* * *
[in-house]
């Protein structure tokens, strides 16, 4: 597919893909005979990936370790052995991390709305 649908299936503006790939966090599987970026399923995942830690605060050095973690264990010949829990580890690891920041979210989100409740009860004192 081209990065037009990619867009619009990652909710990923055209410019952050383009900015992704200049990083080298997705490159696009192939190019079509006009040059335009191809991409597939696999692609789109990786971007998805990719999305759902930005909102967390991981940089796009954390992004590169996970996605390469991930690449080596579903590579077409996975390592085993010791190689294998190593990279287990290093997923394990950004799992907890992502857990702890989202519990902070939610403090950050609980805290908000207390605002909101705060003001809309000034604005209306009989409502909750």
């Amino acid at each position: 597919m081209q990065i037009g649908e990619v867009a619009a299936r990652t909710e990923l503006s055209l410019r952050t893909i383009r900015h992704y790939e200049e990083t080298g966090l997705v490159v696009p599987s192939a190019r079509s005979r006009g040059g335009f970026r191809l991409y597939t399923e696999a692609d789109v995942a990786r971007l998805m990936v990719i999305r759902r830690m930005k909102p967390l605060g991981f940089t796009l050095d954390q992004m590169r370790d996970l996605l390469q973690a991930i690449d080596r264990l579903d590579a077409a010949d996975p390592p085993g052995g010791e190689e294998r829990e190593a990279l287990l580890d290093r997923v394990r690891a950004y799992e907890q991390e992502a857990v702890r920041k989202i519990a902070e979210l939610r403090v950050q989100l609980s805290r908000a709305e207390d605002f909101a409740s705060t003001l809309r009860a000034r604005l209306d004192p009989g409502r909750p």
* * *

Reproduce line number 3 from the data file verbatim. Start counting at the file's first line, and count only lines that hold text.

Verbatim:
């Amino acid at each position: 597919m081209q990065i037009g649908e990619v867009a619009a299936r990652t909710e990923l503006s055209l410019r952050t893909i383009r900015h992704y790939e200049e990083t080298g966090l997705v490159v696009p599987s192939a190019r079509s005979r006009g040059g335009f970026r191809l991409y597939t399923e696999a692609d789109v995942a990786r971007l998805m990936v990719i999305r759902r830690m930005k909102p967390l605060g991981f940089t796009l050095d954390q992004m590169r370790d996970l996605l390469q973690a991930i690449d080596r264990l579903d590579a077409a010949d996975p390592p085993g052995g010791e190689e294998r829990e190593a990279l287990l580890d290093r997923v394990r690891a950004y799992e907890q991390e992502a857990v702890r920041k989202i519990a902070e979210l939610r403090v950050q989100l609980s805290r908000a709305e207390d605002f909101a409740s705060t003001l809309r009860a000034r604005l209306d004192p009989g409502r909750p």